A federal district court adopted a U.S. magistrate judge’s recommendation to grant the Securities and Exchange Commission’s motion for summary judgment and to enter an order for a permanent injunction and disgorgement with prejudgment interest against a registered investment adviser as well as its president and 50% owner.

The court found that summary judgment for the plaintiff was appropriate—a rare decision in a securities fraud case. The court noted that the SEC had put forth overwhelming evidence of defendants’ severe recklessness which the defendants failed to rebut. As shown by the SEC, the investment adviser’s president organized a purported private investment firm and marketed its shares directly to the investment adviser’s clients. He received more than $1.62 million for investment purposes. The money, however, was used for other purposes and was transferred to the defendant investment adviser, the individual defendant (or used to pay his personal debts), and otherwise withdrawn by checks for unknown purposes. Significantly, defendants brought forward no evidence demonstrating that the transfers in question were for legitimate investment purposes. In addition, the individual defendant attemptedto conceal many of the fraudulent transfers by, among other things, converting funds to cash by writing checks directly to banks and by falsely characterizing contributions from the private investment firm to the corporate defendant as capital contributions. Moreover, the individual defendant did not dispute that he overstated the value of the private investment firm’s shares to its investors after the shares dropped significantly in value.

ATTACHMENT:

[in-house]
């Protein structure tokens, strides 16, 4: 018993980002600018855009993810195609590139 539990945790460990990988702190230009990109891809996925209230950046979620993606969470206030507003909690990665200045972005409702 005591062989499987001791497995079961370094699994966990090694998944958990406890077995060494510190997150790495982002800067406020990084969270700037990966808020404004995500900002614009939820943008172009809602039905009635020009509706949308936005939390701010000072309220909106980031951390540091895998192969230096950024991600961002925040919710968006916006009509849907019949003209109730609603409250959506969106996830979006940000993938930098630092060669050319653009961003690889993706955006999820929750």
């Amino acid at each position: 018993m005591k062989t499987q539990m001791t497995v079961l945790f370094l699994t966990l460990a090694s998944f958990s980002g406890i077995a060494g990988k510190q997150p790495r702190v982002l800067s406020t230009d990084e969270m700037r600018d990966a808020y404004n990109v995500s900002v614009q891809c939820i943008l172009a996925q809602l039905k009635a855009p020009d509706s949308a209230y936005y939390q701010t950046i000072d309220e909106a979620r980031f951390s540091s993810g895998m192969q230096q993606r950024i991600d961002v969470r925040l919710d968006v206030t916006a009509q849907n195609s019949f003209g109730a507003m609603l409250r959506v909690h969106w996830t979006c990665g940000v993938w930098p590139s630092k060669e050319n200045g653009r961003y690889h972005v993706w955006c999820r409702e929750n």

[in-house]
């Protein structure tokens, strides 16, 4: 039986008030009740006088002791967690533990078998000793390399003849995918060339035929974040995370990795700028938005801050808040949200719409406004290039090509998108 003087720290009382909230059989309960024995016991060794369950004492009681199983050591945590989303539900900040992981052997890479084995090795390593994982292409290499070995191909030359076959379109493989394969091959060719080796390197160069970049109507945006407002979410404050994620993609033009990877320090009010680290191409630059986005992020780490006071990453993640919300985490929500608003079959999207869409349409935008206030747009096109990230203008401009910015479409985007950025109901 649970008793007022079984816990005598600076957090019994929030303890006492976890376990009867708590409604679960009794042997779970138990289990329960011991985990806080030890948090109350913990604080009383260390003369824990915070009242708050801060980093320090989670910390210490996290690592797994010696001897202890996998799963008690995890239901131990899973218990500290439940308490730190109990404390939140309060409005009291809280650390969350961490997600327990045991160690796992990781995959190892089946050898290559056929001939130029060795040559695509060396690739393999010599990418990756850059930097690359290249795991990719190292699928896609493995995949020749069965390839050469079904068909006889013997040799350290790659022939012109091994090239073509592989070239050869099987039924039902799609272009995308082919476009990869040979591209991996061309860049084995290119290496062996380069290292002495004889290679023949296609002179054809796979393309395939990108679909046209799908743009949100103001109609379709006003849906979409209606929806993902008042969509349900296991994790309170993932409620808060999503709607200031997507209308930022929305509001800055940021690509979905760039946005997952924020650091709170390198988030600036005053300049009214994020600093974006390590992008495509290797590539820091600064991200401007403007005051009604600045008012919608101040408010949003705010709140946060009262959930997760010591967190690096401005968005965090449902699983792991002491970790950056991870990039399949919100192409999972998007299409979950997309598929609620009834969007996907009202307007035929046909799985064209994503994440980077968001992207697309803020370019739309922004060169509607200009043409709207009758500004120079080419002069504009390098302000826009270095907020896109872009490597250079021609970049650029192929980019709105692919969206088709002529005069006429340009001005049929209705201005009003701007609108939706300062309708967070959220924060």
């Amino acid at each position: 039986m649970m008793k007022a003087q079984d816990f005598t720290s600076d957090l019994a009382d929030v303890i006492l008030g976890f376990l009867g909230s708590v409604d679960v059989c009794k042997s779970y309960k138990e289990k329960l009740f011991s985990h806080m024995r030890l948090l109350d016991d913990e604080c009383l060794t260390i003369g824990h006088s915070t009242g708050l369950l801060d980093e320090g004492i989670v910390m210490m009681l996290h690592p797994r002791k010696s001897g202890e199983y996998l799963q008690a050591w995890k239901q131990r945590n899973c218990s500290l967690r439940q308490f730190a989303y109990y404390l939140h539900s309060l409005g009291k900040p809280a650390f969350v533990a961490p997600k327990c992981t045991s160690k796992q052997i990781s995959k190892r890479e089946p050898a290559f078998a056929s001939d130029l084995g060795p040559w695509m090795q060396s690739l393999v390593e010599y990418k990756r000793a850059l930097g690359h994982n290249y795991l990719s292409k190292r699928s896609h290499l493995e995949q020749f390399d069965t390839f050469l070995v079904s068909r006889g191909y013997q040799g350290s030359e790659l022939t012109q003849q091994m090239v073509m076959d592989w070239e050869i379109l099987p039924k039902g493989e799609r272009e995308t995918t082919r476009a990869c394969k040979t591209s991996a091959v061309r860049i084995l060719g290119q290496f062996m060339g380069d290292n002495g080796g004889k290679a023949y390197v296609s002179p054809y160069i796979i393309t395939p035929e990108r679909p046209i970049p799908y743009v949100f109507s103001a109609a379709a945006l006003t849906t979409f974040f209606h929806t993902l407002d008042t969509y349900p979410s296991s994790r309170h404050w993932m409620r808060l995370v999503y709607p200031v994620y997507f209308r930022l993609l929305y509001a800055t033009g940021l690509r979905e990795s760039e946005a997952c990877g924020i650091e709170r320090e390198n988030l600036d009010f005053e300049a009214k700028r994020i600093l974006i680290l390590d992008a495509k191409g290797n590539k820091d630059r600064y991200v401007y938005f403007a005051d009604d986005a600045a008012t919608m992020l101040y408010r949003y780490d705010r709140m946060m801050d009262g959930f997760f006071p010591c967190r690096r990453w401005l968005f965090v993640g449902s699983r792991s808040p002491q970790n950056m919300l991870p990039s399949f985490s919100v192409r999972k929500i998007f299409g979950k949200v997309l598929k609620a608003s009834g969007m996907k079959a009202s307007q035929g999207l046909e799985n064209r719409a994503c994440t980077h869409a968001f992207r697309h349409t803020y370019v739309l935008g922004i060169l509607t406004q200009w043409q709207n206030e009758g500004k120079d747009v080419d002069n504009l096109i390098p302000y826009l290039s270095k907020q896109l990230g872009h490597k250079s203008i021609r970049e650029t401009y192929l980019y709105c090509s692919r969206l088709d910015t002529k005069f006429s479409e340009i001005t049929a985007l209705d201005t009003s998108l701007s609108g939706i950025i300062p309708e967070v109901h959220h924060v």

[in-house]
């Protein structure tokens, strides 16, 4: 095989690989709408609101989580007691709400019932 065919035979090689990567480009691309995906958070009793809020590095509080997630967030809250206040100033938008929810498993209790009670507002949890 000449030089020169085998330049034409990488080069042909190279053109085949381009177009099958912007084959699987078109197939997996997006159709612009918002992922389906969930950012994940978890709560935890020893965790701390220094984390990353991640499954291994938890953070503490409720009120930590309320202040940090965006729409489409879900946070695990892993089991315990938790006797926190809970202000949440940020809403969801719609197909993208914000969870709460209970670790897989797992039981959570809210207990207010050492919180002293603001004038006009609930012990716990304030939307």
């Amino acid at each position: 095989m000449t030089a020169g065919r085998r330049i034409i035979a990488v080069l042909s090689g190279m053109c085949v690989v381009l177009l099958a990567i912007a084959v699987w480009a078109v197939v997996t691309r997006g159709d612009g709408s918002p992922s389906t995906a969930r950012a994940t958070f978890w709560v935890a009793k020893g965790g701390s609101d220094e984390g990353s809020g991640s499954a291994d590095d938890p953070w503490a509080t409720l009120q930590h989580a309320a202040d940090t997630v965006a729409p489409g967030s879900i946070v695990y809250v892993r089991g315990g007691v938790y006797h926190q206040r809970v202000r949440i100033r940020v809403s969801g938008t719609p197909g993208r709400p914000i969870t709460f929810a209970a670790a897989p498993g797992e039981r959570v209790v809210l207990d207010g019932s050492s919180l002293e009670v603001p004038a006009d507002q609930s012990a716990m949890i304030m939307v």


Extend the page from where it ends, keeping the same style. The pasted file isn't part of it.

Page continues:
In adopting the magistrate judge’s recommendation to enter a permanent injunction against the defendants, the court noted that defendants engaged in a series of unlawful transfers over a long period of time and further noted that the individual defendant was held in contempt for violating a preliminary injunction and asset freeze that the magistrate judge had previously instituted against him. In addition, the court adopted the magistrate judge’s recommendation that the defendants be disgorged of over $800,000 that they had misappropriated from the private investment firm. (SEC v. Brown, 2008 WL 4425593 (D. Minn. Sept. 30, 2008))